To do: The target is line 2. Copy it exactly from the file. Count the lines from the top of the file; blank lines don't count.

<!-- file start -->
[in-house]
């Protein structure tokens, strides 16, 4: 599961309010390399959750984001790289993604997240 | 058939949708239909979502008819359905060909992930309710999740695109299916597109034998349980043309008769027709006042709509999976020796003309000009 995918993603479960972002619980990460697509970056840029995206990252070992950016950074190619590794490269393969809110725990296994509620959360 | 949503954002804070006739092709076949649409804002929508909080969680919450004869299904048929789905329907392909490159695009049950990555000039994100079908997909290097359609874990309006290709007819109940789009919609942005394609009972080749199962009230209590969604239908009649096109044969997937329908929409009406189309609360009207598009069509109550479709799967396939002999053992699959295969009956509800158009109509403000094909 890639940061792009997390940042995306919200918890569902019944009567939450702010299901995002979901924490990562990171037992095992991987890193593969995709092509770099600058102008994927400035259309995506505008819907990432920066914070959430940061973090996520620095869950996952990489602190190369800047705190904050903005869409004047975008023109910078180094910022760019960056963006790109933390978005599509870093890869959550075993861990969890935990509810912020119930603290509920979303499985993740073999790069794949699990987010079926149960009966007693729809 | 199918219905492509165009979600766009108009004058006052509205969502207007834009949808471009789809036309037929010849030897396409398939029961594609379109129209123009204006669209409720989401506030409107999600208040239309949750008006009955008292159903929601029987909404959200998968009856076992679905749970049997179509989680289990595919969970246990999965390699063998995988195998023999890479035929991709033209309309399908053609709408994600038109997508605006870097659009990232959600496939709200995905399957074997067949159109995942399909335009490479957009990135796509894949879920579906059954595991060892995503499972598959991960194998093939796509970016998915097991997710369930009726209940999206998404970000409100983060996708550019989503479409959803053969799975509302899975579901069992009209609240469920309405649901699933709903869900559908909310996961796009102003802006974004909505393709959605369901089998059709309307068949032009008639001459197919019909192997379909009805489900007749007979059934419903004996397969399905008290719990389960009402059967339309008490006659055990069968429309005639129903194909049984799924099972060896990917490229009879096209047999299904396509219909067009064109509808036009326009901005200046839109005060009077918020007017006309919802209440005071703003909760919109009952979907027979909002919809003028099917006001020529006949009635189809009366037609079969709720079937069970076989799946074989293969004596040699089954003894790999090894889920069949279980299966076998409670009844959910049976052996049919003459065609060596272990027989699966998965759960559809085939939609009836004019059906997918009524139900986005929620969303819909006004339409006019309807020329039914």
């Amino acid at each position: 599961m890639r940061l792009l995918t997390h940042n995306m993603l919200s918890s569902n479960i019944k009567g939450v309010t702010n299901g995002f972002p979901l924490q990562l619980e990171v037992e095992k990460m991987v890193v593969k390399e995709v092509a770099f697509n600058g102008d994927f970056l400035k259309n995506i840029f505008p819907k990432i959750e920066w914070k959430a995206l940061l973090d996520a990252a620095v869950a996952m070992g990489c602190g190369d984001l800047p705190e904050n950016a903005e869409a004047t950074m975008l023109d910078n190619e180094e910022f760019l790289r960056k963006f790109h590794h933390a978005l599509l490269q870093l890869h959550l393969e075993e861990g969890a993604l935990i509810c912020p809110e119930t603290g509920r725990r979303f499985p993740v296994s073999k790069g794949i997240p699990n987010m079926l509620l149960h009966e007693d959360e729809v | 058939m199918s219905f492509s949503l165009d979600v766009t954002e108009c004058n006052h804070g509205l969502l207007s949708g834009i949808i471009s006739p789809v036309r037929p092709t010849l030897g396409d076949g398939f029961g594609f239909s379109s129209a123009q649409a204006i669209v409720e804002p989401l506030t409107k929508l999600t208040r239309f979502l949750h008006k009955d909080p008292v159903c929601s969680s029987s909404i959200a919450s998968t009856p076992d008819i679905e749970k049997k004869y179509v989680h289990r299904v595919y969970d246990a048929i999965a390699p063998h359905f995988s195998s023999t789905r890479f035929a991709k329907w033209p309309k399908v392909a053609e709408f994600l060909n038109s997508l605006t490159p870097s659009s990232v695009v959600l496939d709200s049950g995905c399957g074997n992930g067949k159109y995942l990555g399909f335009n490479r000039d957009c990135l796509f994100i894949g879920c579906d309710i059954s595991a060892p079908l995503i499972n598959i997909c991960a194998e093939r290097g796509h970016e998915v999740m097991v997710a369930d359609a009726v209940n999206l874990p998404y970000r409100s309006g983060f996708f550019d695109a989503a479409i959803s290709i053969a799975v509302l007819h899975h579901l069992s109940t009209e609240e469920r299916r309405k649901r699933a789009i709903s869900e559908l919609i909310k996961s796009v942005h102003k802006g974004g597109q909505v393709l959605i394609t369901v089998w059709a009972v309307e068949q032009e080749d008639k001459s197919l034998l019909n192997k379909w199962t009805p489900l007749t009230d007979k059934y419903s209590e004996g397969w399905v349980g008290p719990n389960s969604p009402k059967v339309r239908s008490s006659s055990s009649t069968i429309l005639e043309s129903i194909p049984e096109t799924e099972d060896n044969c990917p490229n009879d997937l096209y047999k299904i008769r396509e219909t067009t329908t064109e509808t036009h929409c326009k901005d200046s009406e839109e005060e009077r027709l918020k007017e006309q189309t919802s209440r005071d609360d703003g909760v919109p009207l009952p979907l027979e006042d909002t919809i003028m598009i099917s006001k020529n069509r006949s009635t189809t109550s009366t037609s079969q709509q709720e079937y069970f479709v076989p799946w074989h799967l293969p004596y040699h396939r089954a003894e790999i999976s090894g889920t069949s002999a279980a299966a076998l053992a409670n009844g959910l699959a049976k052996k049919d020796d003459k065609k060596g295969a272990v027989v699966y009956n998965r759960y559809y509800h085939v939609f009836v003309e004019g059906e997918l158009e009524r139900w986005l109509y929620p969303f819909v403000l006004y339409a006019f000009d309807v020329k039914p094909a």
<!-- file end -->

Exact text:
């Protein structure tokens, strides 16, 4: 599961309010390399959750984001790289993604997240 | 058939949708239909979502008819359905060909992930309710999740695109299916597109034998349980043309008769027709006042709509999976020796003309000009 995918993603479960972002619980990460697509970056840029995206990252070992950016950074190619590794490269393969809110725990296994509620959360 | 949503954002804070006739092709076949649409804002929508909080969680919450004869299904048929789905329907392909490159695009049950990555000039994100079908997909290097359609874990309006290709007819109940789009919609942005394609009972080749199962009230209590969604239908009649096109044969997937329908929409009406189309609360009207598009069509109550479709799967396939002999053992699959295969009956509800158009109509403000094909 890639940061792009997390940042995306919200918890569902019944009567939450702010299901995002979901924490990562990171037992095992991987890193593969995709092509770099600058102008994927400035259309995506505008819907990432920066914070959430940061973090996520620095869950996952990489602190190369800047705190904050903005869409004047975008023109910078180094910022760019960056963006790109933390978005599509870093890869959550075993861990969890935990509810912020119930603290509920979303499985993740073999790069794949699990987010079926149960009966007693729809 | 199918219905492509165009979600766009108009004058006052509205969502207007834009949808471009789809036309037929010849030897396409398939029961594609379109129209123009204006669209409720989401506030409107999600208040239309949750008006009955008292159903929601029987909404959200998968009856076992679905749970049997179509989680289990595919969970246990999965390699063998995988195998023999890479035929991709033209309309399908053609709408994600038109997508605006870097659009990232959600496939709200995905399957074997067949159109995942399909335009490479957009990135796509894949879920579906059954595991060892995503499972598959991960194998093939796509970016998915097991997710369930009726209940999206998404970000409100983060996708550019989503479409959803053969799975509302899975579901069992009209609240469920309405649901699933709903869900559908909310996961796009102003802006974004909505393709959605369901089998059709309307068949032009008639001459197919019909192997379909009805489900007749007979059934419903004996397969399905008290719990389960009402059967339309008490006659055990069968429309005639129903194909049984799924099972060896990917490229009879096209047999299904396509219909067009064109509808036009326009901005200046839109005060009077918020007017006309919802209440005071703003909760919109009952979907027979909002919809003028099917006001020529006949009635189809009366037609079969709720079937069970076989799946074989293969004596040699089954003894790999090894889920069949279980299966076998409670009844959910049976052996049919003459065609060596272990027989699966998965759960559809085939939609009836004019059906997918009524139900986005929620969303819909006004339409006019309807020329039914």